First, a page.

What Is Glass Art?
Glass is a fascinating material that has been used for both practical and artistic purposes throughout history.
Glass objects are undeniably unique both for their natural characteristics and properties, but also for their aesthetic appeal — achieving a much different effect to other popular mediums like canvas and paint, clay, or ink and paper.
There have been so many approaches to glass and different style used by various artists over the years that it's impossible to easily characterise glass art as any one thing. Different themes, methods and processes have been used to render a multitude of effects.
Today, artists continue to be inspired by more traditional glass art processes, while many are also encouraged by innovations in glass printing that allow them to push design boundaries and use the material in a whole new way.
We take a look at some of the most popular glass art techniques, including glass printing, used to create one of our most popular products at Culzean Gifts: glass artwork featuring the Trevor M Hirst Collection.
Common Glass Art Techniques Used Today
Below are some of the most common glass art techniques used by many artists and studios throughout the UK today.
The term hot glass broadly describes the use of molten glass created with a temperature around 2000° degrees. It includes blown glass, solid sculpted glass, and cast glass.
When subjected to intense heat, the material can be used to achieve some amazing results, with glass blowing, sculpting and casting into moulds.
Cast glass or ‘glass casting’ is usually done by ladling the hot molten glass into a mould while glass sculptures and ornaments are commonly made with hot molten glass from a furnace.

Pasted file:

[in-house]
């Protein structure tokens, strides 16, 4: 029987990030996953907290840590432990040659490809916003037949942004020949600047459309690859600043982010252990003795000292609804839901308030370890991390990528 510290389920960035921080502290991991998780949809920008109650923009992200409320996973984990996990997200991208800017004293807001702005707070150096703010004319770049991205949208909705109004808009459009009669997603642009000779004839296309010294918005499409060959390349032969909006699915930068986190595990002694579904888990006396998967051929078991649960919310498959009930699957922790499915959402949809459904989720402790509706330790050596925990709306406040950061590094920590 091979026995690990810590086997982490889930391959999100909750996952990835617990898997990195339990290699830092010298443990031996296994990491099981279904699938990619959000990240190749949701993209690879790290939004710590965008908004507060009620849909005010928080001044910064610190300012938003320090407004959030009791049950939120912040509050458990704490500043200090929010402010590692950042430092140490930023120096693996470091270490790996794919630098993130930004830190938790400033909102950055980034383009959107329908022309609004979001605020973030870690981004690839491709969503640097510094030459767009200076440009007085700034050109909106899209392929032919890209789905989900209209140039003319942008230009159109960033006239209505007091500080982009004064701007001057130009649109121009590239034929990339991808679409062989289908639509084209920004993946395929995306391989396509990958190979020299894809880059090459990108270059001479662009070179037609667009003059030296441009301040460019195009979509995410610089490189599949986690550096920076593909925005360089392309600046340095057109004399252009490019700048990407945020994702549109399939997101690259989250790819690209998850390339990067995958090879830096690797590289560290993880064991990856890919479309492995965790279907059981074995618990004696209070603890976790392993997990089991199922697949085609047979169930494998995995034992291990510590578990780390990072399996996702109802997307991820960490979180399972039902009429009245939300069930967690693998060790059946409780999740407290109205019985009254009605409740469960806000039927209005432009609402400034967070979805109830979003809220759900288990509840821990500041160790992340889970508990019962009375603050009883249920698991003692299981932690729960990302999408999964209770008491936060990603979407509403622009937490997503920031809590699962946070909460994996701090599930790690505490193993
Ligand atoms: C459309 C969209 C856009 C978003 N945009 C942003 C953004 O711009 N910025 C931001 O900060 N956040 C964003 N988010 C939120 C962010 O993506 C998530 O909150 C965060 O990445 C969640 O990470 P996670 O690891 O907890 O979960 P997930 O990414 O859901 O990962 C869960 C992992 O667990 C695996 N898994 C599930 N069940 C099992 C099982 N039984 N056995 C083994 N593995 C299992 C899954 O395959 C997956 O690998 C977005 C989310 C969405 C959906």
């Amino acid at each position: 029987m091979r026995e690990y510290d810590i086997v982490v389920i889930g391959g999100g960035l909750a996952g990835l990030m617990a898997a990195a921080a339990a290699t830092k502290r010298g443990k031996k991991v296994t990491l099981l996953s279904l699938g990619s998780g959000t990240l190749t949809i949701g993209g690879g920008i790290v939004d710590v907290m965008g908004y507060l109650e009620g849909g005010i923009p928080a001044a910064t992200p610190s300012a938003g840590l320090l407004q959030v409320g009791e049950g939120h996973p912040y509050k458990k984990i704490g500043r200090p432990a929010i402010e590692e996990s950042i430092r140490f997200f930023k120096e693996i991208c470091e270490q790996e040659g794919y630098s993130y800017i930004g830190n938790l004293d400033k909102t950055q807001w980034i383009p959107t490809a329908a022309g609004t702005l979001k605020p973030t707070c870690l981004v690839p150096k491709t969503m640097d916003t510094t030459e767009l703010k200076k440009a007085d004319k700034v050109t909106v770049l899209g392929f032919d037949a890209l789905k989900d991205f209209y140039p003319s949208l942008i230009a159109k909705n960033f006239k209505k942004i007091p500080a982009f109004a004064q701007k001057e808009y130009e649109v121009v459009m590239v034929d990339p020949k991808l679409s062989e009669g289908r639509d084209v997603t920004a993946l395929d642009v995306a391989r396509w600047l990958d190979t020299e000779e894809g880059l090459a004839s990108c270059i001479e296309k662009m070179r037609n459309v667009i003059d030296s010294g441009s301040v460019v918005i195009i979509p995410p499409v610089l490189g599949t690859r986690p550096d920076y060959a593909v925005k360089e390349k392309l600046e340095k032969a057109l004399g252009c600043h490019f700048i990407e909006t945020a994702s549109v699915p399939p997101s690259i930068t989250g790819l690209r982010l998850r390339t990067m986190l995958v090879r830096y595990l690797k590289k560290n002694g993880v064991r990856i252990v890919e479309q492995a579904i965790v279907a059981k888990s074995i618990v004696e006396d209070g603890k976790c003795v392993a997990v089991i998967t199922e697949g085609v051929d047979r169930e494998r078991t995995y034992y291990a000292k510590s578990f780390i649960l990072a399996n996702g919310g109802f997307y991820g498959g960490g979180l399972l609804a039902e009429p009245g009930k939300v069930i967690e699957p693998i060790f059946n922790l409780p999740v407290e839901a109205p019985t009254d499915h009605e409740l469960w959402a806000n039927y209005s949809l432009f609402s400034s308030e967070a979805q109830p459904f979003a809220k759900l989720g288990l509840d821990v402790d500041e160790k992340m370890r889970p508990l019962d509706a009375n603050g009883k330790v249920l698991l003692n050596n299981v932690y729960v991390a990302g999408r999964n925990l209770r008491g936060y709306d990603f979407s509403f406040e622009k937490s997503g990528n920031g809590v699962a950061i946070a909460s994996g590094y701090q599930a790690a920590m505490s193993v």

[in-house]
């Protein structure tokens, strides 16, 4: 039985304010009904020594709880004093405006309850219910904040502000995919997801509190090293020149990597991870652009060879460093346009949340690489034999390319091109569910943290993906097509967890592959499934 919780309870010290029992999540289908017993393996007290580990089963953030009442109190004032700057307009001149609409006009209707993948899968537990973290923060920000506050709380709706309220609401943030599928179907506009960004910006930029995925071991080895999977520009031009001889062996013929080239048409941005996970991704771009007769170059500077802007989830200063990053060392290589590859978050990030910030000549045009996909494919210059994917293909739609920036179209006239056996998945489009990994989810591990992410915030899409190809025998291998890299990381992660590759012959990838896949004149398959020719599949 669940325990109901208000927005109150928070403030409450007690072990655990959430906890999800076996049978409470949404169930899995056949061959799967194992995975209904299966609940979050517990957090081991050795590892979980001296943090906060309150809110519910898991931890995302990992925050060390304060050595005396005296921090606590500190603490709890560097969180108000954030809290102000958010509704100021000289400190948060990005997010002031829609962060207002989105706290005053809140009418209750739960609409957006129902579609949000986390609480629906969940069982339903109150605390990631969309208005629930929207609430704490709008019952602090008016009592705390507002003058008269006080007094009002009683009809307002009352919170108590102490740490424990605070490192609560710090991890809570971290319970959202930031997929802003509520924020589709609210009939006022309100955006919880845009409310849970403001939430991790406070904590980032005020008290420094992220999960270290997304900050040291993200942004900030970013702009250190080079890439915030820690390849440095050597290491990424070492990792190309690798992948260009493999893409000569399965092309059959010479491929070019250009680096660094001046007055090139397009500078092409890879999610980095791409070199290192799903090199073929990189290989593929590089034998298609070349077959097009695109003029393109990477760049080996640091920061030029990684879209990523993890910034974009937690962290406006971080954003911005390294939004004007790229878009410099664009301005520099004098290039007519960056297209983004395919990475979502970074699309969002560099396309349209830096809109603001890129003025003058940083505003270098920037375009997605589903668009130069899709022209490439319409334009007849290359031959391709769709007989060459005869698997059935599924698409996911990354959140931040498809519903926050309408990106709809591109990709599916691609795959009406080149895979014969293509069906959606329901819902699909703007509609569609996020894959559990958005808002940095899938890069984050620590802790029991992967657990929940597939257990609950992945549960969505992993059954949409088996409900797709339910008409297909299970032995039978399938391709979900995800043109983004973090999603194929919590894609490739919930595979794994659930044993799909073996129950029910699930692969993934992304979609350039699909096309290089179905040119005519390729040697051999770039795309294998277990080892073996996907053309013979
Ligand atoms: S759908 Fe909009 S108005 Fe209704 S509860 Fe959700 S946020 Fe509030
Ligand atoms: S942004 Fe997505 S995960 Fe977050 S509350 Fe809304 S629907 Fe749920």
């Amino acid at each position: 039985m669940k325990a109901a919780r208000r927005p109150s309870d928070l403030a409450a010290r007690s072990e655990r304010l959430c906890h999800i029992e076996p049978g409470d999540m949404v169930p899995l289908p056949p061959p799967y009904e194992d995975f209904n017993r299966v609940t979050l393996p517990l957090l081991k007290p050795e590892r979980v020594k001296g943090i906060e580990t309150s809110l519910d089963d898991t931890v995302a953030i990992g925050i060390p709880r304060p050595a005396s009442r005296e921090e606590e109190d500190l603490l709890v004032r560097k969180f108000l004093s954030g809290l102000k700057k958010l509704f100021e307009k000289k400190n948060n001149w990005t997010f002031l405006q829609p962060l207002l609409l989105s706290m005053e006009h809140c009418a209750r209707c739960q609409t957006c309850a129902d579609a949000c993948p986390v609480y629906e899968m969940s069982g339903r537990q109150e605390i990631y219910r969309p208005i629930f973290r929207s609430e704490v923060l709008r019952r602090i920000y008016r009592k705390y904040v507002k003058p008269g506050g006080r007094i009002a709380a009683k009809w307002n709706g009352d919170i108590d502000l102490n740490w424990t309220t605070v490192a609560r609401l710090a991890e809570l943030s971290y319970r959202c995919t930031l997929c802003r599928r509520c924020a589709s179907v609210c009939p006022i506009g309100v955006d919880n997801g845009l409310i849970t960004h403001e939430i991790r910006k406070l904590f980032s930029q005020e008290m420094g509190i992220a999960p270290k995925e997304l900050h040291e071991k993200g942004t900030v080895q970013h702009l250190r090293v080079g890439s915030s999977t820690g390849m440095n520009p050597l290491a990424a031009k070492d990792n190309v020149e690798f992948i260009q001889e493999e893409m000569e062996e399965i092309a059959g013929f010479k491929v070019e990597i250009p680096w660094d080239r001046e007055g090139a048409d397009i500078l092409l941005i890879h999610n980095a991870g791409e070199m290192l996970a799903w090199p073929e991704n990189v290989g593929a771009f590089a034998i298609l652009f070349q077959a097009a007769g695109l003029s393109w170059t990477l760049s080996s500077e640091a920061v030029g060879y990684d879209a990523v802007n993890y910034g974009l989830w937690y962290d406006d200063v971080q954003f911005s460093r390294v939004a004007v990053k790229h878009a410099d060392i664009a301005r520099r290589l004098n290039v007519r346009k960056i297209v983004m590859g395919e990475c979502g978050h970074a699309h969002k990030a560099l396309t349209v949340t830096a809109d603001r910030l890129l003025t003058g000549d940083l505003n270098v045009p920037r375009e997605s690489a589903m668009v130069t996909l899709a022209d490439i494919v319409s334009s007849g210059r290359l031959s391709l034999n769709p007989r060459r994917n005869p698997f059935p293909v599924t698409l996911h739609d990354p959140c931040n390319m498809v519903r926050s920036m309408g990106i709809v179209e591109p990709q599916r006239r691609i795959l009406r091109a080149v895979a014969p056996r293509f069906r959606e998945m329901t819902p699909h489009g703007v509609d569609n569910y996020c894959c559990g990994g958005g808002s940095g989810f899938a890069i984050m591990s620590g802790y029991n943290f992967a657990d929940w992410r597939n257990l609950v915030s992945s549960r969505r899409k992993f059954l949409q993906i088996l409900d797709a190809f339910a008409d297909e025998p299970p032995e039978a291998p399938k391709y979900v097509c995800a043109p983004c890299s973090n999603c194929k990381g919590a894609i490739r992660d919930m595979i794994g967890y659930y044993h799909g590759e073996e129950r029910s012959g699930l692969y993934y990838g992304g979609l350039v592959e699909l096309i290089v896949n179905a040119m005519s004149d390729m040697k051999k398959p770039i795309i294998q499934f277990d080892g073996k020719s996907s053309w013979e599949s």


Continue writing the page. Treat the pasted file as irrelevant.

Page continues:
You don't need to heat glass quite as high as 2000° degrees to create glass art. Warm glass is a process that uses temperatures between 1250° – 1600° degrees and involves heating the glass in an oven or kiln.
Common methods used within warm glass art techniques include slumping, where flat plate or sheet glass is heated just hot enough for the glass to bend or move with gravity. Glass can then be placed onto a mould and formed during the ‘slumping’ process.
Also, 'fused glass' describes the technique when pieces of glass are heated hot enough to melt together. And additional terms such as ‘kiln glass’, ‘kiln cast glass’, ‘bent glass’, ‘glass bending’, and ‘pate de verre’ can be used to describe similar warm glass techniques.
There are several techniques used to create glass art that don't require heat. These are described as cold glass techniques or 'cold working'. It includes many approaches such as grinding, mosaics, polishing, engraving or etching.
While glass printing could be described as cold glass working, this approach to glass decoration really deserves its own category.
Glass is a versatile material that can be used as a kind of canvas for the printing of suitable inks that render glass in different shades. Innovations in printing processes now offer increased opacity and vibrancy.
Artists can manipulate the properties of translucence and reflection to create amazing and unique effects with glass art. This is evidenced in our popular Trevor M Hirst collection at Culzean Gifts, exhibiting the amazing way glass can be an enthralling medium in contemporary artwork.